Participate in over ten hours of intensive workshops in fiction, poetry, songwriting, creative nonfiction, script writing, and environmental writing; exchange and critique manuscripts; listen to faculty readings; attend interactive craft sessions; and share work with the CCYW community. On Friday, go to the good place with our keynote speaker, award winning poet & essayist, Ellen Bryant Voigt. Ellen is the author of CLAIMING KIN (1976), THE FORCES OF PLENTY (1983), THE LOTUS FLOWERS (1987), TWO TREES (1992), KYRIE (1995), SHADOW OF HEAVEN (2002), MESSENGER: NEW AND SELECTED POEMS (2007), and HEADWATERS (2013). A former Vermont State Poet, she has received the Emily Clark Balch Award, the Hanes Poetry Award, the Teasdale Award, three Pushcart Prizes, inclusion in Scribner’s BEST AMERICAN POETRY, an Award in Literature from the American Academy of Arts and Letters, the Merrill Fellowship, and grants from the National Endowment of the Arts, the Guggenheim Foundation, and the Lila Wallace-Reader’s Digest Fund. Ellen designed and directed the nation’s first low-residency MFA Writing Program and currently teaches at Warren Wilson College and Breadloaf. In 2015, she received the coveted John D. and Catherine T. MacArthur fellowship.
And there’s more: Friday evening, read to jazz with Michael Chorney’s celebrated jazz ensemble, or read poems and prose to open mike. On Saturday, slam the night away with our own in-house oracle, the renowned Vermont Slam Champion, Geof Hewitt. Later, become part of the Young Writers’ Improvisational Theatre, and kick up your heels at The Spectacular Young Writers’ Contra Dance.
Special note: high school teachers and writerly parents are encouraged to attend as chaperones. Chaperones participate in all events, and are invited to attend their own adult writing workshop.
Check in information on the blog. Check it out!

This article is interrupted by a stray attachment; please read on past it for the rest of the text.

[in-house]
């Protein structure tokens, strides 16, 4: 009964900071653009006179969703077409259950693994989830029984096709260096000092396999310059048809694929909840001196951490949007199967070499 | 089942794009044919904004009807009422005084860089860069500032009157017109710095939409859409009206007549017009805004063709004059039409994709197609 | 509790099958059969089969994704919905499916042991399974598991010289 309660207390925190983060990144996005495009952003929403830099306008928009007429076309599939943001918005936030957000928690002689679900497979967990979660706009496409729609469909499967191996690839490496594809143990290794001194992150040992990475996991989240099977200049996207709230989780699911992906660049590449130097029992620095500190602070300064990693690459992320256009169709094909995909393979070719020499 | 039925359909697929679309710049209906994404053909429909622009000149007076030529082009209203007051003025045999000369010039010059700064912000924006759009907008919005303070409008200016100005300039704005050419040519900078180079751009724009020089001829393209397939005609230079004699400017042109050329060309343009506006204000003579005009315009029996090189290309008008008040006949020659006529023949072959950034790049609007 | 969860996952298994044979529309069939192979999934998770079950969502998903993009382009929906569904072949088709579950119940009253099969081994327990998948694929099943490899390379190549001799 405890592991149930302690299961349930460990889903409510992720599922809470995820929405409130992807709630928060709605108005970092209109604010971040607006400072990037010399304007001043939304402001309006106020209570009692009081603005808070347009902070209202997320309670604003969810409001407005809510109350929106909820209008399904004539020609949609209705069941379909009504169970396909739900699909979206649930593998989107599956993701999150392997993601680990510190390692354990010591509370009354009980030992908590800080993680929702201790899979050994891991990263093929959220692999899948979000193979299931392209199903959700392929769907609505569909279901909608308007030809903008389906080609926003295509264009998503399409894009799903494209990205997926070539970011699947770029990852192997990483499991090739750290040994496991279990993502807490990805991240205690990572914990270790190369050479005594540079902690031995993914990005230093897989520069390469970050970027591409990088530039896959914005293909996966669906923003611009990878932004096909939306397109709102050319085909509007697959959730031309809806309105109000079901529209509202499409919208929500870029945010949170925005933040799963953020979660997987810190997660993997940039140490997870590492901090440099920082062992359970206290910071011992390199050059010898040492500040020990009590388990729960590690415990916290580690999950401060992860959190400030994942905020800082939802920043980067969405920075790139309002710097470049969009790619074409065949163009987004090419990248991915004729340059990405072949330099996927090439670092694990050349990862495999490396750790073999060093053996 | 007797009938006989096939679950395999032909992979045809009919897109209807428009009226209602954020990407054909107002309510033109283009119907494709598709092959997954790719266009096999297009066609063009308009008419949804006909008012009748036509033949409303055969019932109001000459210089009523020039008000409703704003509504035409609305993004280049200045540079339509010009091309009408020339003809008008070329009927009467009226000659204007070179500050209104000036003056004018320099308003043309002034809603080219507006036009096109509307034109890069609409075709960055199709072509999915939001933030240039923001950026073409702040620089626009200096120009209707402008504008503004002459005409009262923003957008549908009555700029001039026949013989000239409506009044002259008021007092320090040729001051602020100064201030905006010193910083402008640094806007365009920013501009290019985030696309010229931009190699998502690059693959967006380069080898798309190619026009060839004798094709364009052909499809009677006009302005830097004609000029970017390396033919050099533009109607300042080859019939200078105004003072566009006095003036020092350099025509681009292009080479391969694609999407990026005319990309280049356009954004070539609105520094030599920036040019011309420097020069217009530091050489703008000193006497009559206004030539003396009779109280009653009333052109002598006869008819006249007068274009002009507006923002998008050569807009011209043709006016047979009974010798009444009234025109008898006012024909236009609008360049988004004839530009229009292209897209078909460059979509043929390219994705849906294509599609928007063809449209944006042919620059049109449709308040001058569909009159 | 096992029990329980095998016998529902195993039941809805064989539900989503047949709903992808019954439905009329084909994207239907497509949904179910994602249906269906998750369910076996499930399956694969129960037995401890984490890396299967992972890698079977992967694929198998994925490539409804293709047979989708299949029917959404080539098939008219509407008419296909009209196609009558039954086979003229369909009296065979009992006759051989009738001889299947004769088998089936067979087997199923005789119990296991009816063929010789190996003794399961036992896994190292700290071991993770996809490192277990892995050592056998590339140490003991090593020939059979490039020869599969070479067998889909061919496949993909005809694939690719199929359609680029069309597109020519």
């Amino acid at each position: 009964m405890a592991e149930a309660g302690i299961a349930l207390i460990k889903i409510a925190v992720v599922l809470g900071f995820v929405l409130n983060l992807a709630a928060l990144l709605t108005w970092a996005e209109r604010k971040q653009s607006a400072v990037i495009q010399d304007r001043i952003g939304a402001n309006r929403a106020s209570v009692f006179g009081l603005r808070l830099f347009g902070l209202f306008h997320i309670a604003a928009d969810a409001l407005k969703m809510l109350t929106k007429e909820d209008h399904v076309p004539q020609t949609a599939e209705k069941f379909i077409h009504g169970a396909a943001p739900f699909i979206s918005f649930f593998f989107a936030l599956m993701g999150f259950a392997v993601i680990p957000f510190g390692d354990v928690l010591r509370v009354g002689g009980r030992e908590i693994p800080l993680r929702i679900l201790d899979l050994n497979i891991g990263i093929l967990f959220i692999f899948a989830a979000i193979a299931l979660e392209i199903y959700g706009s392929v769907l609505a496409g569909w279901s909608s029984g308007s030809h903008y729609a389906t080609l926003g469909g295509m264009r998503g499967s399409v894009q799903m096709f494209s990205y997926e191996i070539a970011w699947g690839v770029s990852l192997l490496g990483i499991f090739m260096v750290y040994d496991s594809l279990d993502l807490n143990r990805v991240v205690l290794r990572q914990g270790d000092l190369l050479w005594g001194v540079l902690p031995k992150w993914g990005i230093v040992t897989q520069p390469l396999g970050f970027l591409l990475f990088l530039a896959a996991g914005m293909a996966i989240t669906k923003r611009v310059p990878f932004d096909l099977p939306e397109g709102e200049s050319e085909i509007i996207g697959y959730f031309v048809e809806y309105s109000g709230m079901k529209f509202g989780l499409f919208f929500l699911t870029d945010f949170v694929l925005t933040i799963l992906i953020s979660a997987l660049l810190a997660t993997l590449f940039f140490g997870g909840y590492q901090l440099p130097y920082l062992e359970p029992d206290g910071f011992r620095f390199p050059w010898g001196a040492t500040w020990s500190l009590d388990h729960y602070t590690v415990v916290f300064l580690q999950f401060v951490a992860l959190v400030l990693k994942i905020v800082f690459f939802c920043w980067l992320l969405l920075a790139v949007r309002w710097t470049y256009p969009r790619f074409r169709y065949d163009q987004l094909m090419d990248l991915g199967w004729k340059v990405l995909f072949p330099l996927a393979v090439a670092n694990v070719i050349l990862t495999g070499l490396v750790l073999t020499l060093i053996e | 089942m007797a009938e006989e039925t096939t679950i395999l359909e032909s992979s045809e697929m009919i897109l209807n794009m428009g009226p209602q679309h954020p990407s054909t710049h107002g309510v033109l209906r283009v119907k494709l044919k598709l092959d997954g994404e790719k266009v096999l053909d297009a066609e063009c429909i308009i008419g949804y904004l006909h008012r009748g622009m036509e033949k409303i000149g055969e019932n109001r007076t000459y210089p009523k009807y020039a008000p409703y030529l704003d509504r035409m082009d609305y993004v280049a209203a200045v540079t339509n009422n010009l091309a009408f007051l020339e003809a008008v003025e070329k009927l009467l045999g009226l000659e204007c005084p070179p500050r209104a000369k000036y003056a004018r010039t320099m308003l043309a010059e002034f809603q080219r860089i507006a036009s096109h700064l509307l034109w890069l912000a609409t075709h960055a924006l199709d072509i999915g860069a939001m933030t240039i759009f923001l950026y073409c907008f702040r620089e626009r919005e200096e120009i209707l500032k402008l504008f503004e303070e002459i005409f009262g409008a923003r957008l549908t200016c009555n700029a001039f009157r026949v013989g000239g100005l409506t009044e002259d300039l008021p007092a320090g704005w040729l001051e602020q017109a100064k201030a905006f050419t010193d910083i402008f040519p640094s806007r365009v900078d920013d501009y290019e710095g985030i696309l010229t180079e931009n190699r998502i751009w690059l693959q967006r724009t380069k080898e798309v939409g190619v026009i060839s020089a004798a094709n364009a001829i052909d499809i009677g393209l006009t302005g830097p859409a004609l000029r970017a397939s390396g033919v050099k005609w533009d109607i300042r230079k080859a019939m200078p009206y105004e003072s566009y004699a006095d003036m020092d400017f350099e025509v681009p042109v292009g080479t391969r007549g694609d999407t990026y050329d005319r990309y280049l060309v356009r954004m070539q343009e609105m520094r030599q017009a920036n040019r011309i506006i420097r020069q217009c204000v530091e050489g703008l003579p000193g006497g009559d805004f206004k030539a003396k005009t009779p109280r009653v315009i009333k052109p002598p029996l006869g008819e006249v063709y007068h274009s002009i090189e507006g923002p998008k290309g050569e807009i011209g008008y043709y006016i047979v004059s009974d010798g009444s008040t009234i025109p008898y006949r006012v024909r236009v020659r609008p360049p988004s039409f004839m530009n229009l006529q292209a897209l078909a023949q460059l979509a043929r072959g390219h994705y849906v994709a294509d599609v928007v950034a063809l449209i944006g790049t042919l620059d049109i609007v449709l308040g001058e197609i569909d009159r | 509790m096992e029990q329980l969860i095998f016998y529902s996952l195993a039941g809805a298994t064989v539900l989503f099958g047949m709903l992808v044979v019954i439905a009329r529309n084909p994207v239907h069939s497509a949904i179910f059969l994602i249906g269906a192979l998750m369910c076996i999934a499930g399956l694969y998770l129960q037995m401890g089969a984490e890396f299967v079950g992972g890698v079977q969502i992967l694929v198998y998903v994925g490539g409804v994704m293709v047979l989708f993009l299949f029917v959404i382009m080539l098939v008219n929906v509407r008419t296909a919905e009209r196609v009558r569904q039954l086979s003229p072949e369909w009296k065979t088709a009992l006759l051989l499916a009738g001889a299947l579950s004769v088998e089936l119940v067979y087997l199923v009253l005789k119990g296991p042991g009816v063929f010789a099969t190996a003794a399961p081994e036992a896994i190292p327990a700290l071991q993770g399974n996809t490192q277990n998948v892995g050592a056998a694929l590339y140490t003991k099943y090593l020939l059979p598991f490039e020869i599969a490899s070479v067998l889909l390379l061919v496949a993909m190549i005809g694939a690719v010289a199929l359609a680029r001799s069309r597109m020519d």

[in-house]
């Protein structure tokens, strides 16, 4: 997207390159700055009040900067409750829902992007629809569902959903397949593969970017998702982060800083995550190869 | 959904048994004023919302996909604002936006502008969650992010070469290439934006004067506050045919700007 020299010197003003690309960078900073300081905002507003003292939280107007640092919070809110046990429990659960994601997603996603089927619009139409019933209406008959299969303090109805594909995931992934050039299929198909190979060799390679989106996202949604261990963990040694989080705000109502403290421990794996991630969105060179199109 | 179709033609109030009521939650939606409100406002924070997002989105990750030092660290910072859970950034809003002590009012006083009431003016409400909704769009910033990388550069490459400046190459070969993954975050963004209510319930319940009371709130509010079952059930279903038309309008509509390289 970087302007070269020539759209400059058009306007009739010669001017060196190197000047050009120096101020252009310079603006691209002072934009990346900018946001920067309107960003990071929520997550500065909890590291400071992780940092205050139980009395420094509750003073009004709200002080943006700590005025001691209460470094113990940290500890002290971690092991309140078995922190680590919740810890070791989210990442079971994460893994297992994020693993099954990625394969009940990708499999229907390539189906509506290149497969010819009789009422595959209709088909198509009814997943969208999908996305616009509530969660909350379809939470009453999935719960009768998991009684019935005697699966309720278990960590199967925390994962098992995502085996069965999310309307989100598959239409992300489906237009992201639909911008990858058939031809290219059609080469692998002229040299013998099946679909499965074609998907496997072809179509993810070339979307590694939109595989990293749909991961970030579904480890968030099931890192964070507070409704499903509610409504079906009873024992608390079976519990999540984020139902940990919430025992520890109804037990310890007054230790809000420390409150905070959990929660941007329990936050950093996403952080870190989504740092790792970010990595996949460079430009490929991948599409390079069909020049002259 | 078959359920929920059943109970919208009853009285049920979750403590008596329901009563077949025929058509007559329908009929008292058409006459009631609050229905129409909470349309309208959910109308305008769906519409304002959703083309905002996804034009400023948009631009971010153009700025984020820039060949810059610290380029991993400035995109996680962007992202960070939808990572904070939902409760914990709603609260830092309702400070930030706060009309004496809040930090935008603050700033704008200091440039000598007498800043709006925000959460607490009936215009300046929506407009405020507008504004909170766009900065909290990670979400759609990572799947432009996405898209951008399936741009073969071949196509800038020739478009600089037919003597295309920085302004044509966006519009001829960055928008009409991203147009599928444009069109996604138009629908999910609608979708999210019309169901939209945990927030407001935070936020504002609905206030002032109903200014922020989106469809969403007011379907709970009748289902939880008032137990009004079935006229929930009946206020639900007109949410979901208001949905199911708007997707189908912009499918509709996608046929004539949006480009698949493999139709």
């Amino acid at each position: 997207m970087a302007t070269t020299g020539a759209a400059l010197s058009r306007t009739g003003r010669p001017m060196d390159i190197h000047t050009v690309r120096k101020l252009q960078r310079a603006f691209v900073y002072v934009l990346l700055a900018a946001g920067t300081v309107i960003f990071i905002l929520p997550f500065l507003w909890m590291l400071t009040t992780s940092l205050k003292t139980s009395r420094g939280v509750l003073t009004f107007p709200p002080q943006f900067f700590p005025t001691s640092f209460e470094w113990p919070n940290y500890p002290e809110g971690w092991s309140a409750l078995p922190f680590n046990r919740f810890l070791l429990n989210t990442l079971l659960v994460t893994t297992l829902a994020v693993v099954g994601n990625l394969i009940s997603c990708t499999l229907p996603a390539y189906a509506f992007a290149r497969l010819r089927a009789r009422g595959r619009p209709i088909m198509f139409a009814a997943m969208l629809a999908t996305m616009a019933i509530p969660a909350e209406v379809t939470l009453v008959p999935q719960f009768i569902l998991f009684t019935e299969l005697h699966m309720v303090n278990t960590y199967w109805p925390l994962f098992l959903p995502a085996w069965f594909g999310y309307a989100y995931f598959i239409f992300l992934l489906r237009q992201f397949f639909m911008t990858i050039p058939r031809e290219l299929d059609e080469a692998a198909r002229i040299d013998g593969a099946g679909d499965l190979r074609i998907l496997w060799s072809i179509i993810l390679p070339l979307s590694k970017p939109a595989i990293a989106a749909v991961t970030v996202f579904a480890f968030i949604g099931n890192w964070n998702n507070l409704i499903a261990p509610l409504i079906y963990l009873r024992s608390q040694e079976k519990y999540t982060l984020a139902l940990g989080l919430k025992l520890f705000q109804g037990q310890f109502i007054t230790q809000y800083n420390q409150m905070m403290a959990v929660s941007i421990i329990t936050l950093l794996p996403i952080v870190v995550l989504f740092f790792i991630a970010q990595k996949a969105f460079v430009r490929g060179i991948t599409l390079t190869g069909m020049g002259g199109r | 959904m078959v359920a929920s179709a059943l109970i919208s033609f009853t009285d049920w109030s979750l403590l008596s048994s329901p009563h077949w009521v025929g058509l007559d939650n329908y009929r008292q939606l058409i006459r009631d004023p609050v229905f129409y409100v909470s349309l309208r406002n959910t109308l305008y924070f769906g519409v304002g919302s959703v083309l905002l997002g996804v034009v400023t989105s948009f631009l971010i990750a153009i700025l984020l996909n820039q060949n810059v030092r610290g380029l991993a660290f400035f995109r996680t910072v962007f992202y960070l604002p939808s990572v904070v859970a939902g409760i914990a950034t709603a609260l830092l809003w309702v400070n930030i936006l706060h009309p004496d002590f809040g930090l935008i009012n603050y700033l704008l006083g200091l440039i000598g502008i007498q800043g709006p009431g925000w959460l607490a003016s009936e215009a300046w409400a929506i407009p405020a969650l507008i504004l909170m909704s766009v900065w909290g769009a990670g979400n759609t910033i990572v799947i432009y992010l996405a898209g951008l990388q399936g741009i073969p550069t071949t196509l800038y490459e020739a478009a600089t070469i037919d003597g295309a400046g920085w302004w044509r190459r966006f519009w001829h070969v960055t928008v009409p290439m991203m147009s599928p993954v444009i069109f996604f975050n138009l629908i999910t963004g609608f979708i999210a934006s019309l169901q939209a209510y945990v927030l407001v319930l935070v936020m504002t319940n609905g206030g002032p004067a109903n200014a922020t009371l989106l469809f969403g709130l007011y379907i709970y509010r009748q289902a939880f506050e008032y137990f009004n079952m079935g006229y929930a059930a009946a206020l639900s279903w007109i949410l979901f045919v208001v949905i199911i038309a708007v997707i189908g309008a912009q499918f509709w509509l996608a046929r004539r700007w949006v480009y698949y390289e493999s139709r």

Deadline: February 22,2016
Additional details here: www.champlain.edu/young-writers-conference
The Young Artists and Writers Project (YAWP), created by Stony Brook Southampton’s MFA in Writing and Literature program, is dedicated to mentoring young people in the development of creative expression and critical thinking through writing.
The YAWP Summer Workshops pair seasoned writers with students, ages 13-18, in fiction, essay, poetry, playwriting and screenwriting.
The goals of YAWP include:
• To enhance critical thinking, collaboration and communications skills.
• To help each student find and develop his or her unique voice and point of view.
• To use creative expression as a way to solve problems and promote global awareness.
• To advance 21st century skills while supporting ELA requirements.
• To provide community outreach for Southampton Graduate Arts.
• To develop and support the next generation of writers, readers and artists.
THE YAWP CREATIVE WRITING WORKSHOP
July 8-12, 2019
10 a.m. to 3 p.m.
Student writers in fiction, poetry and essay discover new ways to explore their ideas and have them heard. By week’s end, students have several pieces of completed work to submit or publish. On the final day, they participate in a reading of their work at the 2019 Summer Writing Conference.
THE YAWP SCRIPTWRITING WORKSHOP
July 15-19, 2019
10 a.m. to 3 p.m.
Five days of concentrated writing, during which each student creates a short, two-character script for stage or screen. The final day is devoted to a rehearsed reading of students’ work at the 2016 Summer Writing Conference.
Partial scholarships available for both workshops
PLEASE NOTE: The YAWP Summer Workshops are offered on a daily basis for two consecutive weeks in July. YAWP is not a sleep-away camp. Out of town participants are welcome, but must have local housing.
July, 2019 – Dates TBD
10 a.m. to 3 p.m.
Location: 535 8th Avenue, at 37th Street
Student writers in fiction, poetry and essay discover new ways to explore their ideas and have them heard. By week’s end, students have several pieces of completed work to submit or publish. On the final day, they participate in a reading of their work for an invited audience.
For more information about our workshops, contact William Chandler at firstname.lastname@example.org or call (631) 632-5101 or (310) 614-1217.
View details here: www.stonybrook.edu/southampton/summer
For more information about workshops, contact William Chandler at email@example.com or call (631) 632-5101 or (310) 614-1217.
Since 1923, the Awards have recognized the exceptional vision of our nation’s youth, and we provide a singular opportunity for students to be noticed for their creative talents. Each year, increasing numbers of creative teens submit their work, and they become a part of our community – young artists and writers, filmmakers and photographers, poets, and sculptors, and countless educators who support and encourage the creative process.